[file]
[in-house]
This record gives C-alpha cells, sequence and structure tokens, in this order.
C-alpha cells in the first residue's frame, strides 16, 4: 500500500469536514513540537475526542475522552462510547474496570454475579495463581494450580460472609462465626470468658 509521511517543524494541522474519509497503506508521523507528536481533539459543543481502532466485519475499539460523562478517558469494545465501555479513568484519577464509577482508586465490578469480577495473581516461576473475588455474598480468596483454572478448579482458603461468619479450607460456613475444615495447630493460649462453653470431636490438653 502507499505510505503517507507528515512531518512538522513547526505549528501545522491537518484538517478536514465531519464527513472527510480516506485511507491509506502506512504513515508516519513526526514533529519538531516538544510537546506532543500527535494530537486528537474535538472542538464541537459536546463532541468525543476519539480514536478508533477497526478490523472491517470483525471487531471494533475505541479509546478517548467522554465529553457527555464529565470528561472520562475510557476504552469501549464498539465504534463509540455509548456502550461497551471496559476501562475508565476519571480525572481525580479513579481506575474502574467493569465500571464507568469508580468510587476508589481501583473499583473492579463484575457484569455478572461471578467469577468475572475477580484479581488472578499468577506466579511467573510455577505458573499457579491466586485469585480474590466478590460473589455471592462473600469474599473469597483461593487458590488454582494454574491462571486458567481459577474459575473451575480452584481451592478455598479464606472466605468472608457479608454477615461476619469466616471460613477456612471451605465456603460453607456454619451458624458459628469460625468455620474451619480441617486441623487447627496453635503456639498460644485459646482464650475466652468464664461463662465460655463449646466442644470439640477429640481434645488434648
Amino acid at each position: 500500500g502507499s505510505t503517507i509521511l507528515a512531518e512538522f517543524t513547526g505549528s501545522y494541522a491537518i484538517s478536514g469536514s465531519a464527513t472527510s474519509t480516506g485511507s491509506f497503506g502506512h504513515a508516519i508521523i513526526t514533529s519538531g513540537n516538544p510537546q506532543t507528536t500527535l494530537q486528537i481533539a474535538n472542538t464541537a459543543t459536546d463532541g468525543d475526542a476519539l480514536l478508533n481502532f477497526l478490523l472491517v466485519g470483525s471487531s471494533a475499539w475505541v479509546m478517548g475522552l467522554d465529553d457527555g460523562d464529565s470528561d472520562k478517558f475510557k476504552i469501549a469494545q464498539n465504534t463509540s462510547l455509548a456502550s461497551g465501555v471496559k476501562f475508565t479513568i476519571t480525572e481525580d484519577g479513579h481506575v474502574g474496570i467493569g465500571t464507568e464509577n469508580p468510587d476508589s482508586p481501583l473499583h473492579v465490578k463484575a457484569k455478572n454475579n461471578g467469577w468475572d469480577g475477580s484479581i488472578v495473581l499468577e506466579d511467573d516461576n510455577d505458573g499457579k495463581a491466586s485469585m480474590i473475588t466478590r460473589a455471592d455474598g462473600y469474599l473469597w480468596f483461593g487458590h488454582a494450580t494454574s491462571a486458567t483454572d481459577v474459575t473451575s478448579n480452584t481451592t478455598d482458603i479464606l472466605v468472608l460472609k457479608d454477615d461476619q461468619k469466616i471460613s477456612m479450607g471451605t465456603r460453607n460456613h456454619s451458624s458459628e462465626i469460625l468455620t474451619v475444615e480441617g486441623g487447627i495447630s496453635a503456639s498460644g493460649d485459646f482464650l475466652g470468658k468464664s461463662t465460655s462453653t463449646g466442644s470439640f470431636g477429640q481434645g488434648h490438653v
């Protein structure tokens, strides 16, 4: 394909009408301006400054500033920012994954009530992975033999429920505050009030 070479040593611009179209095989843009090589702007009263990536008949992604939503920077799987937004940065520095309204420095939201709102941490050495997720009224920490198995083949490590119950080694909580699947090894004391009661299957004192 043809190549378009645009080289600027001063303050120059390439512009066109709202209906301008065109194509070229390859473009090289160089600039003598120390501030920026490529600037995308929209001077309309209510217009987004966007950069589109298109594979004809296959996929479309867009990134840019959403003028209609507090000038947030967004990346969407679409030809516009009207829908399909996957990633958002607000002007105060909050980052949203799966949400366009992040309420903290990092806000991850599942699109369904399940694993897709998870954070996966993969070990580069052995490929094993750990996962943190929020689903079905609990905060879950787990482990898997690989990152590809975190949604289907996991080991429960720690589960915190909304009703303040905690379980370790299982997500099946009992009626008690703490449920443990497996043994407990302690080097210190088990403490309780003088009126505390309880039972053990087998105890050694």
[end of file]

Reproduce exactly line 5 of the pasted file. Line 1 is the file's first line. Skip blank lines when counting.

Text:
């Protein structure tokens, strides 16, 4: 394909009408301006400054500033920012994954009530992975033999429920505050009030 070479040593611009179209095989843009090589702007009263990536008949992604939503920077799987937004940065520095309204420095939201709102941490050495997720009224920490198995083949490590119950080694909580699947090894004391009661299957004192 043809190549378009645009080289600027001063303050120059390439512009066109709202209906301008065109194509070229390859473009090289160089600039003598120390501030920026490529600037995308929209001077309309209510217009987004966007950069589109298109594979004809296959996929479309867009990134840019959403003028209609507090000038947030967004990346969407679409030809516009009207829908399909996957990633958002607000002007105060909050980052949203799966949400366009992040309420903290990092806000991850599942699109369904399940694993897709998870954070996966993969070990580069052995490929094993750990996962943190929020689903079905609990905060879950787990482990898997690989990152590809975190949604289907996991080991429960720690589960915190909304009703303040905690379980370790299982997500099946009992009626008690703490449920443990497996043994407990302690080097210190088990403490309780003088009126505390309880039972053990087998105890050694």